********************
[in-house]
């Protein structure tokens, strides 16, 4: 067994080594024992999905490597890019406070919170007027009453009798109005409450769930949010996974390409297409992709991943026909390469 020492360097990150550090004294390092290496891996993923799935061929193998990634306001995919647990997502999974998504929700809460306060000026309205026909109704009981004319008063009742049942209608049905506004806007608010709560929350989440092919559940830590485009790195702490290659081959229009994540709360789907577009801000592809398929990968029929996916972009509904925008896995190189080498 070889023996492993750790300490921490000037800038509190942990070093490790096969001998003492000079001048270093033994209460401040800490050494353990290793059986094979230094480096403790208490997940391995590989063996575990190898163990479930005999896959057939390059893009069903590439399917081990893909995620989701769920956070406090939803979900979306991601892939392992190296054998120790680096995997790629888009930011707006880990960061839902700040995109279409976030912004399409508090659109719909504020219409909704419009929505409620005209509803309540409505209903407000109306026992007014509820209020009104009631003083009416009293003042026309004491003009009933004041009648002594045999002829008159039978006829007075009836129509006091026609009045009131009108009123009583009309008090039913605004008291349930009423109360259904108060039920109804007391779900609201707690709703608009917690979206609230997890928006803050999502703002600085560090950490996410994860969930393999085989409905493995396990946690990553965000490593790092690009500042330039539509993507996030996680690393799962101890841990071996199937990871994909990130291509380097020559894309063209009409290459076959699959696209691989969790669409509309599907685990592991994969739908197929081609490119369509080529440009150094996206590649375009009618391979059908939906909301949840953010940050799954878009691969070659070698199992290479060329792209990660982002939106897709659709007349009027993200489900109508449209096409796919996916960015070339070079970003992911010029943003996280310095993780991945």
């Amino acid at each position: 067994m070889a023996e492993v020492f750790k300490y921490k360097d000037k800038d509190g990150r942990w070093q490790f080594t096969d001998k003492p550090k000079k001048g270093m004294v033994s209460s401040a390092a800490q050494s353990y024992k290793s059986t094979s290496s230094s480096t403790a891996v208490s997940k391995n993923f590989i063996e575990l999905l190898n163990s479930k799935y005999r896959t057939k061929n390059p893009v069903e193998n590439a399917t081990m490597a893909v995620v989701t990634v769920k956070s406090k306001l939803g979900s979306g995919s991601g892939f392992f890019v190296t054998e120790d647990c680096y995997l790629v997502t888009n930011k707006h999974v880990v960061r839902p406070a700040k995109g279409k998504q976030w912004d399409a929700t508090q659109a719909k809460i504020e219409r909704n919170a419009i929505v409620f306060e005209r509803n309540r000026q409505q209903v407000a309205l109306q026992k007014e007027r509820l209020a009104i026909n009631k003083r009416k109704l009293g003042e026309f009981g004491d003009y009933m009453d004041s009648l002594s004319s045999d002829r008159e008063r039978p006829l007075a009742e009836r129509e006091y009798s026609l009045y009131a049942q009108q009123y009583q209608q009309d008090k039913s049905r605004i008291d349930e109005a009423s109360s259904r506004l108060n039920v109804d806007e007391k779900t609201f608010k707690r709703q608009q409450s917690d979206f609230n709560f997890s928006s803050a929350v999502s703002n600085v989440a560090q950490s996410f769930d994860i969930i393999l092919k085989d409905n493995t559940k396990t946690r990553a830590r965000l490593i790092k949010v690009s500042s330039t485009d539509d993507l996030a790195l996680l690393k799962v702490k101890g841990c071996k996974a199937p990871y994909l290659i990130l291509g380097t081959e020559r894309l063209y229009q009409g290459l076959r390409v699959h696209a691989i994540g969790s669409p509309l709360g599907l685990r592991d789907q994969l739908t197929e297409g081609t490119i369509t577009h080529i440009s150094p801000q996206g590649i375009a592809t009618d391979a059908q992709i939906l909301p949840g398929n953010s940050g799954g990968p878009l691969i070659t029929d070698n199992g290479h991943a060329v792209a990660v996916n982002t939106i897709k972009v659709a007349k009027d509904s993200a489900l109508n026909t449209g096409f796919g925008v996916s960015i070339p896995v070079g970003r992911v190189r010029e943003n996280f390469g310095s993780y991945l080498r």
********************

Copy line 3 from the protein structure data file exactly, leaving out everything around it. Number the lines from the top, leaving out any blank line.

């Amino acid at each position: 067994m070889a023996e492993v020492f750790k300490y921490k360097d000037k800038d509190g990150r942990w070093q490790f080594t096969d001998k003492p550090k000079k001048g270093m004294v033994s209460s401040a390092a800490q050494s353990y024992k290793s059986t094979s290496s230094s480096t403790a891996v208490s997940k391995n993923f590989i063996e575990l999905l190898n163990s479930k799935y005999r896959t057939k061929n390059p893009v069903e193998n590439a399917t081990m490597a893909v995620v989701t990634v769920k956070s406090k306001l939803g979900s979306g995919s991601g892939f392992f890019v190296t054998e120790d647990c680096y995997l790629v997502t888009n930011k707006h999974v880990v960061r839902p406070a700040k995109g279409k998504q976030w912004d399409a929700t508090q659109a719909k809460i504020e219409r909704n919170a419009i929505v409620f306060e005209r509803n309540r000026q409505q209903v407000a309205l109306q026992k007014e007027r509820l209020a009104i026909n009631k003083r009416k109704l009293g003042e026309f009981g004491d003009y009933m009453d004041s009648l002594s004319s045999d002829r008159e008063r039978p006829l007075a009742e009836r129509e006091y009798s026609l009045y009131a049942q009108q009123y009583q209608q009309d008090k039913s049905r605004i008291d349930e109005a009423s109360s259904r506004l108060n039920v109804d806007e007391k779900t609201f608010k707690r709703q608009q409450s917690d979206f609230n709560f997890s928006s803050a929350v999502s703002n600085v989440a560090q950490s996410f769930d994860i969930i393999l092919k085989d409905n493995t559940k396990t946690r990553a830590r965000l490593i790092k949010v690009s500042s330039t485009d539509d993507l996030a790195l996680l690393k799962v702490k101890g841990c071996k996974a199937p990871y994909l290659i990130l291509g380097t081959e020559r894309l063209y229009q009409g290459l076959r390409v699959h696209a691989i994540g969790s669409p509309l709360g599907l685990r592991d789907q994969l739908t197929e297409g081609t490119i369509t577009h080529i440009s150094p801000q996206g590649i375009a592809t009618d391979a059908q992709i939906l909301p949840g398929n953010s940050g799954g990968p878009l691969i070659t029929d070698n199992g290479h991943a060329v792209a990660v996916n982002t939106i897709k972009v659709a007349k009027d509904s993200a489900l109508n026909t449209g096409f796919g925008v996916s960015i070339p896995v070079g970003r992911v190189r010029e943003n996280f390469g310095s993780y991945l080498r």